I met a lady in the meads, Full beautiful, a fairy's child; (lines 13-14)
These are the lines in which the lady is first introduced. She's in the "meads," or fields when he meets her, and she's "full beautiful." The final description is a strange. Why does he call her a "fairy's child"? Sure, this is a fairy tale, and the lady is possibly a fairy, but why a "child"? The knight seems to infantilize her, or to treat her like a child in a condescending way, right from the get-go.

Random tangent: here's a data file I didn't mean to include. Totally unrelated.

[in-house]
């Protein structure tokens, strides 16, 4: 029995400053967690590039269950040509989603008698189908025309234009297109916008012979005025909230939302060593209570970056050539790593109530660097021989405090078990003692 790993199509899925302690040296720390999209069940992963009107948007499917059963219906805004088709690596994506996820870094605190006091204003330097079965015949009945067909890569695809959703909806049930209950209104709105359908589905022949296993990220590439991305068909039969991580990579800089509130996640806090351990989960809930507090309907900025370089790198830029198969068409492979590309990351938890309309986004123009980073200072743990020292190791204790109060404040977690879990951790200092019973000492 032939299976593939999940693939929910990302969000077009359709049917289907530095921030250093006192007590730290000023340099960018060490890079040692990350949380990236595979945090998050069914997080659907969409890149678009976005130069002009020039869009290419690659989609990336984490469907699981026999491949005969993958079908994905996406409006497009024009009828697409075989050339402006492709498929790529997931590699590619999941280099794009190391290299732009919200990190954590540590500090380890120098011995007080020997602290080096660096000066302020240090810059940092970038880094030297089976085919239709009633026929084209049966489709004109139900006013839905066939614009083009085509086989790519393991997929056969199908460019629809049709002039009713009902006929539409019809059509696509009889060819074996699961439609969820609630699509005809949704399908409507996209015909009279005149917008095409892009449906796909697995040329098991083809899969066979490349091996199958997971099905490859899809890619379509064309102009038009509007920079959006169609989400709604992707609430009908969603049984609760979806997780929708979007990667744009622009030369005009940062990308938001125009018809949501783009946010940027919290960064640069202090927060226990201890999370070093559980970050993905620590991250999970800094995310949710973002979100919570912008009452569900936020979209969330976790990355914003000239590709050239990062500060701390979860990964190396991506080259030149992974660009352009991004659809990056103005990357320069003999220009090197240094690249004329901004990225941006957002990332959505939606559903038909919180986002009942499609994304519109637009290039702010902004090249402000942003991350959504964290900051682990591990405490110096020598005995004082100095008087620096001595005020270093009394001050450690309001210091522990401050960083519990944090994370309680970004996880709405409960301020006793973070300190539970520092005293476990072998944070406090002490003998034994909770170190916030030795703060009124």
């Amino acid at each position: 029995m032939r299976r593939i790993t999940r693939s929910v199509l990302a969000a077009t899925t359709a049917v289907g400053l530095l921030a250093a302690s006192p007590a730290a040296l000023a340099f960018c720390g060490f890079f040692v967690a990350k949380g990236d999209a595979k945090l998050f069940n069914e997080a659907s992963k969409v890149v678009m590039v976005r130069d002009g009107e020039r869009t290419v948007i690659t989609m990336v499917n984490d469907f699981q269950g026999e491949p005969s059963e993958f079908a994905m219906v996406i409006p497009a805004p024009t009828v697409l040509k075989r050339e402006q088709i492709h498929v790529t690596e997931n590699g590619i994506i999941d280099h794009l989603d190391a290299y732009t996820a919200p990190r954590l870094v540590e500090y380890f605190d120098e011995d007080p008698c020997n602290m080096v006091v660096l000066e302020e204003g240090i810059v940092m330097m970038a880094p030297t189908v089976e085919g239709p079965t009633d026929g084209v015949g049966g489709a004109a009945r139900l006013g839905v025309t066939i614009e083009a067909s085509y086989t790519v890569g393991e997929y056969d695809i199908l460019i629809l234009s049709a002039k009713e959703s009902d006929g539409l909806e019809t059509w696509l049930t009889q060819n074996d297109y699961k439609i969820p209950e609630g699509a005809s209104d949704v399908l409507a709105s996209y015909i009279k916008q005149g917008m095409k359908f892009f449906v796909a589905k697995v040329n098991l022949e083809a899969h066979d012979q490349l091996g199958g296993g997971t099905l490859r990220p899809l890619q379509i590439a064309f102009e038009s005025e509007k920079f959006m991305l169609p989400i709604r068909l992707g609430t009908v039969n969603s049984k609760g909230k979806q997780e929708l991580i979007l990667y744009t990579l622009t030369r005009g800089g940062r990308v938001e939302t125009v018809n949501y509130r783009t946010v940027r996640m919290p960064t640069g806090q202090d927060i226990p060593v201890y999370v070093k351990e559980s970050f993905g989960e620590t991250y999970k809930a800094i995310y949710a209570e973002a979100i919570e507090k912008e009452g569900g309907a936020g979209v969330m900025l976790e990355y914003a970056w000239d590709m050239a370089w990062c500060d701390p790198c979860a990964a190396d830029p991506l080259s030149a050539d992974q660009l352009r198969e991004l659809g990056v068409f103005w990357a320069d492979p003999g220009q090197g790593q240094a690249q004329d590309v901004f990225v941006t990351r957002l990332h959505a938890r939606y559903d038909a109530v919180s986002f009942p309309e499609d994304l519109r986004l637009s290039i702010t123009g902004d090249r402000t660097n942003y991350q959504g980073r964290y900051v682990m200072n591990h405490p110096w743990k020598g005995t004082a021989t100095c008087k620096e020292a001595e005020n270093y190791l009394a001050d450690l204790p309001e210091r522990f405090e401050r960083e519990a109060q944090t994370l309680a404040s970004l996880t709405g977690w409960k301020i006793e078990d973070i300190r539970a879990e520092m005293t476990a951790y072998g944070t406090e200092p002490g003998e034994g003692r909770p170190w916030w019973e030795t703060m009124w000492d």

Her hair was long, her foot was light, And her eyes were wild. (lines 15-16)
This description breaks the fairy lady into her component parts, telling us about her "hair," her "foot," and her "eyes." It's like the knight is dissecting her with this description.
I made a garland for her head, And bracelets too, and fragrant zone; (lines 17-18)
By placing the "garland" of flowers on the lady's head, the knight is symbolically crowning her as queen of his heart. But the "fragrant zone," or flower belt, that he puts around her waist suggests that she's queen of other parts, too.